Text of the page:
Photo courtesy of AP Images
The men responsible for Rush’s sometimes-uncontrollable pace are James Hunt (Chris Hemsworth, The Avengers) and Niki Lauda (Daniel Bruhl, Inglorious Basterds), two titans of auto racing with two very different personalities that lead to a bitter rivalry. Formula One, unlike NASCAR, distinguishes itself with hairpin turns and narrow speedways. Drivers slip into their cars, or coffins as many believe. With every turn, a swipe at death that makes some drivers never feel more alive.
In order to delve into a character study of the two lead men, Director Ron Howard realizes the need to establish the atmosphere of a sport so radically and inherently dangerous. Weaving through a grainy, almost permanently dusty filter, Howard gets intimate with his speeding missiles of metal, providing first person perspectives as drivers barrel through turns to a subtly pumping Hans Zimmer score. At one point, Hunt visualizes an upcoming track, shifts phantom gears and presses imaginary petals as he storms through the blurry course.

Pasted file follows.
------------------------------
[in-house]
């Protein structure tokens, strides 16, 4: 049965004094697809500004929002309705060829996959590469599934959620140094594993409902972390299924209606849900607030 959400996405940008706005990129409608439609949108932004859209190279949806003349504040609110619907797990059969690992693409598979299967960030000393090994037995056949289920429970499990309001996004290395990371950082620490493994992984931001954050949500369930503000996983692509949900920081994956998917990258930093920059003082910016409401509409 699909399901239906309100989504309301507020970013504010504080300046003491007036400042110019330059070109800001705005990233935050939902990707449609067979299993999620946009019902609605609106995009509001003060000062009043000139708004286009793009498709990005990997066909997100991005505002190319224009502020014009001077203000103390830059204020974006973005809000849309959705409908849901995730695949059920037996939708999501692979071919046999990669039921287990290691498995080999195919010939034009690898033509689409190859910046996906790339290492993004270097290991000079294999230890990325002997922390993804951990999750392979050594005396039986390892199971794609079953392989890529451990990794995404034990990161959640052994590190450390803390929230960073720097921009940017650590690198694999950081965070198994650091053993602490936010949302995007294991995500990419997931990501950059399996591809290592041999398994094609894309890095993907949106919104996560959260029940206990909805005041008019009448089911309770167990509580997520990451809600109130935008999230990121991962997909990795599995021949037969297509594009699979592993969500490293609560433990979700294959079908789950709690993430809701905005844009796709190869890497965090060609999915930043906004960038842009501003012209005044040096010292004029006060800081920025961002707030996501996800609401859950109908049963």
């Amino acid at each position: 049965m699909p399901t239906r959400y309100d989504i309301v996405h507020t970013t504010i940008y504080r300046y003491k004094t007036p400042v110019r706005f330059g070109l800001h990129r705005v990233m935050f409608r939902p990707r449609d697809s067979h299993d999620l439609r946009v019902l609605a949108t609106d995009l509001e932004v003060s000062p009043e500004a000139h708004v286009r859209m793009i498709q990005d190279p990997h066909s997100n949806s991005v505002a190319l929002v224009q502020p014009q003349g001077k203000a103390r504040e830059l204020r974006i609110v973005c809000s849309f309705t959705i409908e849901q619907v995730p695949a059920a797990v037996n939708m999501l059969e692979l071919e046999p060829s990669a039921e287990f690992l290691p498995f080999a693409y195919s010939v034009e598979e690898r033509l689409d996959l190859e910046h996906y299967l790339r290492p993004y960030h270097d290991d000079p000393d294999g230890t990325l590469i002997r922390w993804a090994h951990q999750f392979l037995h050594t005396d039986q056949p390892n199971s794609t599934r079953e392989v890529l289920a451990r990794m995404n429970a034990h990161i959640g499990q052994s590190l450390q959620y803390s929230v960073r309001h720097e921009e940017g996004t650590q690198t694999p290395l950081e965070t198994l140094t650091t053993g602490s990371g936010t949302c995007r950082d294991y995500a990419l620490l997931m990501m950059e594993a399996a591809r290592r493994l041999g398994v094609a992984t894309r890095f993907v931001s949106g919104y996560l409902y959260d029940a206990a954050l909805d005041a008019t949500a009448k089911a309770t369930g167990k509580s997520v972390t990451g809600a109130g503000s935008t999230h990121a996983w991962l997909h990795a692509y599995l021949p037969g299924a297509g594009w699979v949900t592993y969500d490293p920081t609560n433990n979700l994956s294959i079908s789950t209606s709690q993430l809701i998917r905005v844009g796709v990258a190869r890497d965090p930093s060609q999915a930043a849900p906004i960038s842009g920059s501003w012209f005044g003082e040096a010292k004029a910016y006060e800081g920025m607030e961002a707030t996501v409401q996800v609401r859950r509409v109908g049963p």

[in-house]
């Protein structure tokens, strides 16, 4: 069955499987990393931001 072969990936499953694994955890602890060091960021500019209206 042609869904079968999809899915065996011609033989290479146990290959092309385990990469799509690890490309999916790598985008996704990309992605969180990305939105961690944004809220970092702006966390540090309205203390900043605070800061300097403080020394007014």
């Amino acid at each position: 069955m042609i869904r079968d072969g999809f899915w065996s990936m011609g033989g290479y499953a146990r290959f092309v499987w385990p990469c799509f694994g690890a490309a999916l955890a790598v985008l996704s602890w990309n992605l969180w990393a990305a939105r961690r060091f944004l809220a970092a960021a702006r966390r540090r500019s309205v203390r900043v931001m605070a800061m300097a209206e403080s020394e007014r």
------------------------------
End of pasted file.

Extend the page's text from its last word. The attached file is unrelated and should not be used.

It doesn’t hurt the movie to have two fine emerging actors jockeying for position in the same film. Hemsworth, whose claim to fame comes from his portrayal of a demi-god in Thor, slips effortlessly into Hunt’s charismatic flavor.
Meanwhile Bruhl, whose most recognizable role for Americans came in Quentin Tarantino’s Inglorious Basterds, matches Hemsworth with a frustrated confidence, electrifying in his diligent persona.
To see a film saturated with life and color and energy and equal amounts of star power is refreshing. If Rush doesn’t cover the entirety of its dynamic pair, it at least corrals its most essential elements: the tire shredding and heart-bursting excitement of the Formula One lifestyle.
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